Everyone has the same ideas: visit church groups, public housing, non-profit organizations so there is duplication of work. When the recruiting goals aren’t being met RCC intimidates and offers little constructive help. There are regional technicians who just go around and tell us we’re not recruiting enough people…(especially this short Asian guy with a Napoleon complex and some guy who snoozes during meetings). They don’t seem to understand that no one wants to take a test for the possibility of a job a few months from now, lasting only one-three weeks for $18.75 an hour which barely pays the exorbitant rents of $3,500 a month. More test sessions are scheduled and more clerks are hired but the phones don’t ring anymore than they did last week. Judging by the way they do recruiting you think this is the first time they are doing this. But they’ve been doing this since the first census in 1790. (okay maybe they didn’t have to recruit workers on horseback but it seems like an amateur operation).

The Census Bureau needs some innovation here:

* track recruiting efforts by putting a unique code (corresponding to each RA) on each brochure so there is an incentive everything they hand out results in someone applying
* commission or compensation linked to performance
* targeted media ads in local newspapers (which I have yet to see)
* get the Census road tour vehicle out there or have recruiting assistants tranform their cars into promotional vehicles
* reaching out to business improvement districts and unemployment agencies to advertise their jobs

Track recruiting efforts by putting a unique code (corresponding to each RA) on each brochure so there is an incentive everything they hand out results in someone applying…And while they are at it someone should reevaluate this model which I know is wrong. They need to stop throwing needless money away to recruit people who won’t even get called. The model is get as many bodies to take the test, offer a small percentage of them jobs and tell them it will last eight weeks. Then headquarters realizes there isn’t any work, other areas are working faster and they are running out of money.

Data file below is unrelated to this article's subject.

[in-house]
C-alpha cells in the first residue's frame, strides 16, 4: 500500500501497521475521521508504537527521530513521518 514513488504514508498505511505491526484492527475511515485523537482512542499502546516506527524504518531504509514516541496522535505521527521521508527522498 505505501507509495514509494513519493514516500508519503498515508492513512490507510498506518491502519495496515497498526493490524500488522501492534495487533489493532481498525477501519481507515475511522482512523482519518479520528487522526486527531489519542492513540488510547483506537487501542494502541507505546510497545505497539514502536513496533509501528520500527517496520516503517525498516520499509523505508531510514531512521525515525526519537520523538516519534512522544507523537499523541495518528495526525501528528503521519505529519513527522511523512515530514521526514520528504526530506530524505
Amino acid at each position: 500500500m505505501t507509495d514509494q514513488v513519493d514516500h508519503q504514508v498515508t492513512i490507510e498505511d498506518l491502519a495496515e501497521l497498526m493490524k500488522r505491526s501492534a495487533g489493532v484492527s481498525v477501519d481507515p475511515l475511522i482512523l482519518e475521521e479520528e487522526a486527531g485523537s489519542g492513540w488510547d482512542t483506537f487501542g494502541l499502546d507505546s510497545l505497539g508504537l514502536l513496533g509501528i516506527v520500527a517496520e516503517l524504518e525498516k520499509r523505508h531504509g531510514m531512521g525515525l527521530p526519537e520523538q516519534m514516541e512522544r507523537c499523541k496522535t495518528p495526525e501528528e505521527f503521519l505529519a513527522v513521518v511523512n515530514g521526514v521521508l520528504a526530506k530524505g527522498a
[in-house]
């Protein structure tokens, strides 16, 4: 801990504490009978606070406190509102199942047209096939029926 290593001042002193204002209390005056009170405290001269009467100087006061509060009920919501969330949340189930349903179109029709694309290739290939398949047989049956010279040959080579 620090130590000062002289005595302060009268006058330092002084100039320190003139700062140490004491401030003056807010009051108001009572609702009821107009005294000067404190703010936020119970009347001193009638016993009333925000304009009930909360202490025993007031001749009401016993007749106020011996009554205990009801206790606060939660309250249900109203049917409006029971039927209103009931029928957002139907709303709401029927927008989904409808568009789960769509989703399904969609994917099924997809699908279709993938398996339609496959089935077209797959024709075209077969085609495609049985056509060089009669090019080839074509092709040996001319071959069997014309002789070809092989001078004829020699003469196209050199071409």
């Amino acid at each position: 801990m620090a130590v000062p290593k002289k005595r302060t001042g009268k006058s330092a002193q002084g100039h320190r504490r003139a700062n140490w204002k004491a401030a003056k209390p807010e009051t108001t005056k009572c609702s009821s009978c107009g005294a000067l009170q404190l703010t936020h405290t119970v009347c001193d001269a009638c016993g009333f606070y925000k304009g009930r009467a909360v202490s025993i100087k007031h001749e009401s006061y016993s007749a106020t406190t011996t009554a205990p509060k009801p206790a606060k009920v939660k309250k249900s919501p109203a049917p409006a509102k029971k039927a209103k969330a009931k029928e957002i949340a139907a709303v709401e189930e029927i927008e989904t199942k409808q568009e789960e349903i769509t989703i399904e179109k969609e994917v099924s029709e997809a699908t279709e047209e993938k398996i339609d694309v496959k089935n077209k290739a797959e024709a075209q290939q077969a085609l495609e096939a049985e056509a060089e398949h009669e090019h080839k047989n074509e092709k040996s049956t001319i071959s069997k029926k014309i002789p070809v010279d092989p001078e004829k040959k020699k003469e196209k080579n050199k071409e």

In order to save themselves embarrassment they will rush the operation because the quicker they finish the better they look and the less money they have to spend. Get the hopes up of thousands of unemployed Americans who need work to put food on the table. Rinse and repeat.
So if anyone is listening to me. We don’t need more people, we just need better workers, better leadership and a more realistic recruiting model. Perhaps this recruiting speech might be more fit:
Hi I’m a recruiting assistant with the United States Census Bureau. We’re offering jobs in your community, as an RA I can’t tell you how long the jobs will last. The jobs may last eight weeks, but will probably be more like one to three weeks. I actually don’t know because our leaders at Census Bureau headquarters don’t know either. I do know you will need to take a basic skills test in reading comprehension, math skills and reasoning. However if you don’t get a perfect score and you’re not a veteran you may not get hired. On a lasting note you will make good money for a few weeks, then headquarters will realize they overestimated the workload, over staffed the operation and are running out of money. To make themselves look good they will probably tell you to work faster, do a haphazard job or risk being terminated. Are you still interested in a job?

House of Reps. Committee To Probe Census in “Hard To Reach” Communities

Monday, February 22nd, 2010

From Radio Business Report:

A subcommittee of the House Committee on Oversight and Government Reform is planning to probe whether the word about the 2010 Census is being effectively delivered in certain “hard-to-reach” areas.

The hearing, entitled “The 2010 Census Communications Contract: The Media Plan In Hard To Count Areas” will be heard by the Subcommittee on Information Policy, Census and National Archives. The date is 2/24/10 at 2PM eastern.

The subcommittee is chaired by William Lacy Clay (D-MO), with Patrick McHenry (R-NC) serving as Ranking Member.

Seattle fortune cookies hold census message

Sunday, February 21st, 2010

From the Seattle Times:

The U.S. Census has launched a unique way of urging people to be counted: Tsue Chong Co. of Seattle is inserting five different messages urging census participation into 2 million fortune cookies being shipped to restaurants and groceries across Washington, Oregon, Idaho and Montana.

By Lornet Turnbull

Seattle Times staff reporter

The Census Bureau is partnering with Tsue Chong Co. to create fortune cookies with a message about the upcoming count.

Enlarge this photoDEAN RUTZ / THE SEATTLE TIMES

The Census Bureau is partnering with Tsue Chong Co. to create fortune cookies with a message about the upcoming count.

Sporting caps promoting the U.S. census, visitors to Thursday's fortune-cookie rollout watch the cookies being made, then have a taste. Tsue Chong Co. is inserting five different census messages into 2 million cookies

Enlarge this photoDEAN RUTZ / THE SEATTLE TIMES

Sporting caps promoting the U.S. census, visitors to Thursday’s fortune-cookie rollout watch the cookies being made, then have a taste. Tsue Chong Co. is inserting five different census messages into 2 million cookies

Next time you crack open a fortune cookie, check the flip side. The federal government may have a message for you.